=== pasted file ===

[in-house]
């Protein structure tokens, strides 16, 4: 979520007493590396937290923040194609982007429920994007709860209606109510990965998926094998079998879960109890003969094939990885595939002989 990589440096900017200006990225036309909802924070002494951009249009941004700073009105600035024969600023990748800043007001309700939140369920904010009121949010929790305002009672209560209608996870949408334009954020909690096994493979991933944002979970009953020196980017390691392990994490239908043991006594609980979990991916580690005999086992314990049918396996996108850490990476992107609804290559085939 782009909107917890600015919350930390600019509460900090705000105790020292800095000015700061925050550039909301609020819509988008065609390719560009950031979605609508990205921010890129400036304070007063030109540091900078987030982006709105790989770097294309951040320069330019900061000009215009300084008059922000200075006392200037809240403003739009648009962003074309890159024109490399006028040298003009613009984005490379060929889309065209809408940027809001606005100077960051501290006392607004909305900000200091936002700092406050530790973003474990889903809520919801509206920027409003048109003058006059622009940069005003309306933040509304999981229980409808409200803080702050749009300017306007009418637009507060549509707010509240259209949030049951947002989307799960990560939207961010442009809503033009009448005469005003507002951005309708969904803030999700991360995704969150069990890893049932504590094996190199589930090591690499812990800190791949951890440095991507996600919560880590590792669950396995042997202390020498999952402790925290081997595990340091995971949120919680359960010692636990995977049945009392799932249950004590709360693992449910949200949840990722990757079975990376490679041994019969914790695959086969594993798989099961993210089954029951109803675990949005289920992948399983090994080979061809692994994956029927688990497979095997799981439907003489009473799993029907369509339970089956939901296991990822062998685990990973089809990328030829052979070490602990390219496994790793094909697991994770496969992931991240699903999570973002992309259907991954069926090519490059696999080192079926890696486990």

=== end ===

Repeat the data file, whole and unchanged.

[in-house]
């Protein structure tokens, strides 16, 4: 979520007493590396937290923040194609982007429920994007709860209606109510990965998926094998079998879960109890003969094939990885595939002989 990589440096900017200006990225036309909802924070002494951009249009941004700073009105600035024969600023990748800043007001309700939140369920904010009121949010929790305002009672209560209608996870949408334009954020909690096994493979991933944002979970009953020196980017390691392990994490239908043991006594609980979990991916580690005999086992314990049918396996996108850490990476992107609804290559085939 782009909107917890600015919350930390600019509460900090705000105790020292800095000015700061925050550039909301609020819509988008065609390719560009950031979605609508990205921010890129400036304070007063030109540091900078987030982006709105790989770097294309951040320069330019900061000009215009300084008059922000200075006392200037809240403003739009648009962003074309890159024109490399006028040298003009613009984005490379060929889309065209809408940027809001606005100077960051501290006392607004909305900000200091936002700092406050530790973003474990889903809520919801509206920027409003048109003058006059622009940069005003309306933040509304999981229980409808409200803080702050749009300017306007009418637009507060549509707010509240259209949030049951947002989307799960990560939207961010442009809503033009009448005469005003507002951005309708969904803030999700991360995704969150069990890893049932504590094996190199589930090591690499812990800190791949951890440095991507996600919560880590590792669950396995042997202390020498999952402790925290081997595990340091995971949120919680359960010692636990995977049945009392799932249950004590709360693992449910949200949840990722990757079975990376490679041994019969914790695959086969594993798989099961993210089954029951109803675990949005289920992948399983090994080979061809692994994956029927688990497979095997799981439907003489009473799993029907369509339970089956939901296991990822062998685990990973089809990328030829052979070490602990390219496994790793094909697991994770496969992931991240699903999570973002992309259907991954069926090519490059696999080192079926890696486990």